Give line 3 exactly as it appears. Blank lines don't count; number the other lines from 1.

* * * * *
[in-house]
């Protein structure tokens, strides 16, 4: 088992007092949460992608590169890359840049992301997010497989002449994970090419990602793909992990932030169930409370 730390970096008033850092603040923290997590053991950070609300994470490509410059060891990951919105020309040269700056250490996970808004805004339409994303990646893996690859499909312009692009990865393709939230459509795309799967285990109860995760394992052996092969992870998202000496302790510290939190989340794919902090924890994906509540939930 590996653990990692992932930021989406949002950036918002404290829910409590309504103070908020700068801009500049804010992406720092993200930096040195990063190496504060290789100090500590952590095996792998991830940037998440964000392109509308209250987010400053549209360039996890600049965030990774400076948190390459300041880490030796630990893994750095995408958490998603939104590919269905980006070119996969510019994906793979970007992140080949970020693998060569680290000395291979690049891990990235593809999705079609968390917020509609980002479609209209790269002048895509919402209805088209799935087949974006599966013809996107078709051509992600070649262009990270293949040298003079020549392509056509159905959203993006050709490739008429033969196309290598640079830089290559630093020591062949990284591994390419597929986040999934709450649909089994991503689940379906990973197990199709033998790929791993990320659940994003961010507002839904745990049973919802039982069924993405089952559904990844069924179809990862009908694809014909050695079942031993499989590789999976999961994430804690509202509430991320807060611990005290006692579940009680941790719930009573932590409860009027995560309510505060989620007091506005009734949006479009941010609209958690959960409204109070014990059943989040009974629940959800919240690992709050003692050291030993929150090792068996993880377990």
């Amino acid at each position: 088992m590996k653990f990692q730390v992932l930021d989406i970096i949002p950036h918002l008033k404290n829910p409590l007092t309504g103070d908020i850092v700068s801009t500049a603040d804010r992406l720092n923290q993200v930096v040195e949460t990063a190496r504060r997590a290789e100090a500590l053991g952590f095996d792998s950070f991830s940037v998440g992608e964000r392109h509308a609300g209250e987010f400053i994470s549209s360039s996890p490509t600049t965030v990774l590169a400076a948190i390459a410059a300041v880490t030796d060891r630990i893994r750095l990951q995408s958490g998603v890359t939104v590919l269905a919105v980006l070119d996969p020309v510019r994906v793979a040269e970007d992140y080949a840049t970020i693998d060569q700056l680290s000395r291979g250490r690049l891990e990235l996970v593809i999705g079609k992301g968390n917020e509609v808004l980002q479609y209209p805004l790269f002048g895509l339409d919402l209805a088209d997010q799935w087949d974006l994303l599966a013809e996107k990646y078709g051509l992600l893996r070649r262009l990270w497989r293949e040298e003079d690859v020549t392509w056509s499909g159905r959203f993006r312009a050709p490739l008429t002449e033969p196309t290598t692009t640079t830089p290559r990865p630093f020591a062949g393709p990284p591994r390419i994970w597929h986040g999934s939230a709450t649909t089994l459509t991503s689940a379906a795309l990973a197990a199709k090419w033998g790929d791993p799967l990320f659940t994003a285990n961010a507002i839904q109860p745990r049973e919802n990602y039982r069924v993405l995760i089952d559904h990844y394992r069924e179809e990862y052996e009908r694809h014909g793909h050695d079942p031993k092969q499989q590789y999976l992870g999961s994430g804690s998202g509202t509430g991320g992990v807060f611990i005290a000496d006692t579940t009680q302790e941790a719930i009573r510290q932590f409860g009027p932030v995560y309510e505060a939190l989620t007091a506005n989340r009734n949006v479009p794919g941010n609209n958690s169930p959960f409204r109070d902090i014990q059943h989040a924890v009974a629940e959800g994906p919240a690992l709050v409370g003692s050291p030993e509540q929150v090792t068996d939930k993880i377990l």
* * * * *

């Amino acid at each position: 088992m590996k653990f990692q730390v992932l930021d989406i970096i949002p950036h918002l008033k404290n829910p409590l007092t309504g103070d908020i850092v700068s801009t500049a603040d804010r992406l720092n923290q993200v930096v040195e949460t990063a190496r504060r997590a290789e100090a500590l053991g952590f095996d792998s950070f991830s940037v998440g992608e964000r392109h509308a609300g209250e987010f400053i994470s549209s360039s996890p490509t600049t965030v990774l590169a400076a948190i390459a410059a300041v880490t030796d060891r630990i893994r750095l990951q995408s958490g998603v890359t939104v590919l269905a919105v980006l070119d996969p020309v510019r994906v793979a040269e970007d992140y080949a840049t970020i693998d060569q700056l680290s000395r291979g250490r690049l891990e990235l996970v593809i999705g079609k992301g968390n917020e509609v808004l980002q479609y209209p805004l790269f002048g895509l339409d919402l209805a088209d997010q799935w087949d974006l994303l599966a013809e996107k990646y078709g051509l992600l893996r070649r262009l990270w497989r293949e040298e003079d690859v020549t392509w056509s499909g159905r959203f993006r312009a050709p490739l008429t002449e033969p196309t290598t692009t640079t830089p290559r990865p630093f020591a062949g393709p990284p591994r390419i994970w597929h986040g999934s939230a709450t649909t089994l459509t991503s689940a379906a795309l990973a197990a199709k090419w033998g790929d791993p799967l990320f659940t994003a285990n961010a507002i839904q109860p745990r049973e919802n990602y039982r069924v993405l995760i089952d559904h990844y394992r069924e179809e990862y052996e009908r694809h014909g793909h050695d079942p031993k092969q499989q590789y999976l992870g999961s994430g804690s998202g509202t509430g991320g992990v807060f611990i005290a000496d006692t579940t009680q302790e941790a719930i009573r510290q932590f409860g009027p932030v995560y309510e505060a939190l989620t007091a506005n989340r009734n949006v479009p794919g941010n609209n958690s169930p959960f409204r109070d902090i014990q059943h989040a924890v009974a629940e959800g994906p919240a690992l709050v409370g003692s050291p030993e509540q929150v090792t068996d939930k993880i377990l």